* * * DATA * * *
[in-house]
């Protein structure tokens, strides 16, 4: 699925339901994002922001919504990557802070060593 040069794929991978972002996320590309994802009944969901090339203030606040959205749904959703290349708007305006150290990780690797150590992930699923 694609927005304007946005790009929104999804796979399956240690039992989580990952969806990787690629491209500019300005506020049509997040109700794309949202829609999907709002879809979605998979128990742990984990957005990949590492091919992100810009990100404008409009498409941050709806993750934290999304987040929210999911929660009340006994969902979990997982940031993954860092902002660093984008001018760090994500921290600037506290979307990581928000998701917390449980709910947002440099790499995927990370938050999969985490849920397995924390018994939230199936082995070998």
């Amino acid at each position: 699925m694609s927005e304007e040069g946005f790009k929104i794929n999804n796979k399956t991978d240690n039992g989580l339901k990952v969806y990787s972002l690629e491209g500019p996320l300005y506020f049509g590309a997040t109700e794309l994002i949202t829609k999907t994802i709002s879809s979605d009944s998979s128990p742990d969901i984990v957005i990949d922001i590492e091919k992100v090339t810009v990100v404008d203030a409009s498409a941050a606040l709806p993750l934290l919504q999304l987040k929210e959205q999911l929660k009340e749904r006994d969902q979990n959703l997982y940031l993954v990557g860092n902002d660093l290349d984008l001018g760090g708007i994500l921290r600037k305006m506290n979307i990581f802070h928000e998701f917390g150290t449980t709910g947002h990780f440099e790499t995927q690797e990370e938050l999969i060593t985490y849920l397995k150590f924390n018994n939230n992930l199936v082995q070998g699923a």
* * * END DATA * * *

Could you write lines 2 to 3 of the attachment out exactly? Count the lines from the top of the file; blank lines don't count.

């Protein structure tokens, strides 16, 4: 699925339901994002922001919504990557802070060593 040069794929991978972002996320590309994802009944969901090339203030606040959205749904959703290349708007305006150290990780690797150590992930699923 694609927005304007946005790009929104999804796979399956240690039992989580990952969806990787690629491209500019300005506020049509997040109700794309949202829609999907709002879809979605998979128990742990984990957005990949590492091919992100810009990100404008409009498409941050709806993750934290999304987040929210999911929660009340006994969902979990997982940031993954860092902002660093984008001018760090994500921290600037506290979307990581928000998701917390449980709910947002440099790499995927990370938050999969985490849920397995924390018994939230199936082995070998």
């Amino acid at each position: 699925m694609s927005e304007e040069g946005f790009k929104i794929n999804n796979k399956t991978d240690n039992g989580l339901k990952v969806y990787s972002l690629e491209g500019p996320l300005y506020f049509g590309a997040t109700e794309l994002i949202t829609k999907t994802i709002s879809s979605d009944s998979s128990p742990d969901i984990v957005i990949d922001i590492e091919k992100v090339t810009v990100v404008d203030a409009s498409a941050a606040l709806p993750l934290l919504q999304l987040k929210e959205q999911l929660k009340e749904r006994d969902q979990n959703l997982y940031l993954v990557g860092n902002d660093l290349d984008l001018g760090g708007i994500l921290r600037k305006m506290n979307i990581f802070h928000e998701f917390g150290t449980t709910g947002h990780f440099e790499t995927q690797e990370e938050l999969i060593t985490y849920l397995k150590f924390n018994n939230n992930l199936v082995q070998g699923a």